FIG. 5 shows, on an enlarged scale, a view facing the rear wall 22 of the connector 17 in FIG. 2 in which the connecting tongues 5 project to the outside. For the sake of simplicity only, the left-hand two rows are provided with contact elements in the drawing. The flat base sections 6 of the contact elements are clamped in slits 24 in the rear wall 22 of the connector. At the bottom left in FIG. 5, differing from the other views, a section along the line V--V in FIG. 4 is shown for one contact element, the hatched sections being the contact surfaces 23 of the contact fingers 7, 8 (see also FIG. 1). The contact surfaces 23 may be made flat or curved.
As can be clearly seen from FIG. 5, the slits 24 for receiving the flat base sections 6 or 3 are situated in the center of the channels 20. As a result, the capacitance between adjacent contact elements has the same low value over the whole connector. This arrangement of contact elements is possible as a consequence of the fact that the contact fingers 7, 8 are bent in the opposite direction out of the plane of the flat base section 6.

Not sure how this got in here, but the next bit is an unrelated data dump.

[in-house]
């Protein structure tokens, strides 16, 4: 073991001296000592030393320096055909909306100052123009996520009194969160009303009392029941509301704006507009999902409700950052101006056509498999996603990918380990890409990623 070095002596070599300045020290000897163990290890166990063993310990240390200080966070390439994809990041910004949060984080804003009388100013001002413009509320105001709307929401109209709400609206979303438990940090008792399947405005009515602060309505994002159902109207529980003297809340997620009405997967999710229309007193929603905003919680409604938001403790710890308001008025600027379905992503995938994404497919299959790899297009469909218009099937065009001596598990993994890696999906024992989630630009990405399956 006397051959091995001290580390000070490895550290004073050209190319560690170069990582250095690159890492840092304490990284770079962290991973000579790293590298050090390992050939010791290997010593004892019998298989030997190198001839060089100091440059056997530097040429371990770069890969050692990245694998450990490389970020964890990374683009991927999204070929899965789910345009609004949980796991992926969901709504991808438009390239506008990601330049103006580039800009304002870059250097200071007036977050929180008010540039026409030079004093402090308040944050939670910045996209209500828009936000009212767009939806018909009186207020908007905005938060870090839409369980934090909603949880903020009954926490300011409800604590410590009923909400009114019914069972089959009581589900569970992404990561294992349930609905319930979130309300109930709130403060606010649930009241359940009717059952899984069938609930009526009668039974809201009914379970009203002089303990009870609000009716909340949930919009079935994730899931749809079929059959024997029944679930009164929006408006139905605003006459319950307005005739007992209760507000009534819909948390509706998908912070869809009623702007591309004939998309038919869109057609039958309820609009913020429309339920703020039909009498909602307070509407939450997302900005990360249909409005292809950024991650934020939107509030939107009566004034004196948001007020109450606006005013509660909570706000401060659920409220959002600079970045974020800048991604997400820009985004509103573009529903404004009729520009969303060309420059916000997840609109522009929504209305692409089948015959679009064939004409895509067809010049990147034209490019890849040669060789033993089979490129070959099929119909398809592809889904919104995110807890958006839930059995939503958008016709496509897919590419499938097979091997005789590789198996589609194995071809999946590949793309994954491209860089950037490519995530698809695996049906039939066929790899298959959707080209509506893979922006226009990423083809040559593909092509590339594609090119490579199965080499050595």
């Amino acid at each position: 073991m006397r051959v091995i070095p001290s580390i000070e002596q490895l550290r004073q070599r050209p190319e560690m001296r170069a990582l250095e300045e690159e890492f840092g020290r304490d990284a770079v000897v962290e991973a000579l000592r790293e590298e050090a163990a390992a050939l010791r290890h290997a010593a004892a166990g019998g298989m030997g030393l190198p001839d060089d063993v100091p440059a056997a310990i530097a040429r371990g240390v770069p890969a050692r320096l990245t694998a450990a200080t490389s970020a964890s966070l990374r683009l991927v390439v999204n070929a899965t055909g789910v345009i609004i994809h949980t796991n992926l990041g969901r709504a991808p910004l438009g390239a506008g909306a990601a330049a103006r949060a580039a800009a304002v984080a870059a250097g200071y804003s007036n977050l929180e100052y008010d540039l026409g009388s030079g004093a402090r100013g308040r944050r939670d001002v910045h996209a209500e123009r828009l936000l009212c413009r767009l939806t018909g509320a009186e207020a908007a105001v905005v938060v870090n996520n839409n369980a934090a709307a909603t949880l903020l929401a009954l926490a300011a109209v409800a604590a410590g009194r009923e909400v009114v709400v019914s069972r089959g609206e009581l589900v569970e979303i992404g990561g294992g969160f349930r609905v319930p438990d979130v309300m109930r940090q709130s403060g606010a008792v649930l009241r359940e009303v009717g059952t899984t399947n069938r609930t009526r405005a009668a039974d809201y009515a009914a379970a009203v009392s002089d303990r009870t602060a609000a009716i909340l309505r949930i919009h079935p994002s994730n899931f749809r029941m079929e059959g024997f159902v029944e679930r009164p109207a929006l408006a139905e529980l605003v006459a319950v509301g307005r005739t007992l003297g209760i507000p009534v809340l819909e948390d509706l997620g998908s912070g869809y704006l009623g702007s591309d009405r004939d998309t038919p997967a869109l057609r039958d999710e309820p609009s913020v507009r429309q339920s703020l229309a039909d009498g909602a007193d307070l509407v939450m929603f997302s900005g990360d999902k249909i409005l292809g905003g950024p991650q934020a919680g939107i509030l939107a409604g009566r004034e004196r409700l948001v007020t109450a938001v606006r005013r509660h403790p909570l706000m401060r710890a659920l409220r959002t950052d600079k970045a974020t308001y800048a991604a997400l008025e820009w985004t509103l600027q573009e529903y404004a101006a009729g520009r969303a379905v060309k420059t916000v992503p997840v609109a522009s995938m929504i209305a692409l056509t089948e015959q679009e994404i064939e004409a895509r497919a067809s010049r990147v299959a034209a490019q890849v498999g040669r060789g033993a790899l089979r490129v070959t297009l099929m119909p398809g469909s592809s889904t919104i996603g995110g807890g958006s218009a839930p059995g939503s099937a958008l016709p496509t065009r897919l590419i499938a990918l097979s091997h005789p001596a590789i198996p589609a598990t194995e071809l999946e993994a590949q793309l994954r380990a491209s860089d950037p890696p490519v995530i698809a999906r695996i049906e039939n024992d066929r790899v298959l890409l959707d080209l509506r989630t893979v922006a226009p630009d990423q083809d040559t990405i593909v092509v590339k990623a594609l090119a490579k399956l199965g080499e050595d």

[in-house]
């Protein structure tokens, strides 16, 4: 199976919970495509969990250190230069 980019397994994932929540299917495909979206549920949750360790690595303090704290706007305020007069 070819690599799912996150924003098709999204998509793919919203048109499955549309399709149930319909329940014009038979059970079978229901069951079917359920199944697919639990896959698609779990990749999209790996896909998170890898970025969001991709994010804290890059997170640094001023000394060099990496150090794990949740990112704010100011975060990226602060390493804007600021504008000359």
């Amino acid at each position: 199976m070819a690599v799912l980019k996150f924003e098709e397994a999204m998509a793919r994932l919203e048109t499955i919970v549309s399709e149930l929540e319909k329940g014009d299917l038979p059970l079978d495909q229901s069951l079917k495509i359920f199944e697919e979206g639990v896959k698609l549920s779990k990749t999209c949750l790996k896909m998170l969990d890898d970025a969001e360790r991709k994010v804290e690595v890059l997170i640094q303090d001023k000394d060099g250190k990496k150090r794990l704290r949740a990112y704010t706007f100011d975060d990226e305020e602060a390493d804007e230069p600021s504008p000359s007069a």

The contact pins 4 in a column of the connector 13 shown on the right-hand side of FIG. 2 may be of mutually different lengths (not shown). The longest contact pin, for example, can be used for grounding purposes, the next shortest contact pin for providing the supply voltage and the other still shorter contact pins can, for example, be used for signal paths. These last mentioned contact pins may be of equal length. On contacting a connector constructed in this manner, contact is first made with the ground contact pin, then with the supply contact pin and then with the signal contact pins. This advantageously ensures that the apparatus is always connected first to ground so that any fault currents as a result of short circuits or static charge and the like can flow away directly. The contact pins 4 may also have a section differing from the rectangular shape shown, such as, for example, a truncated elliptical form.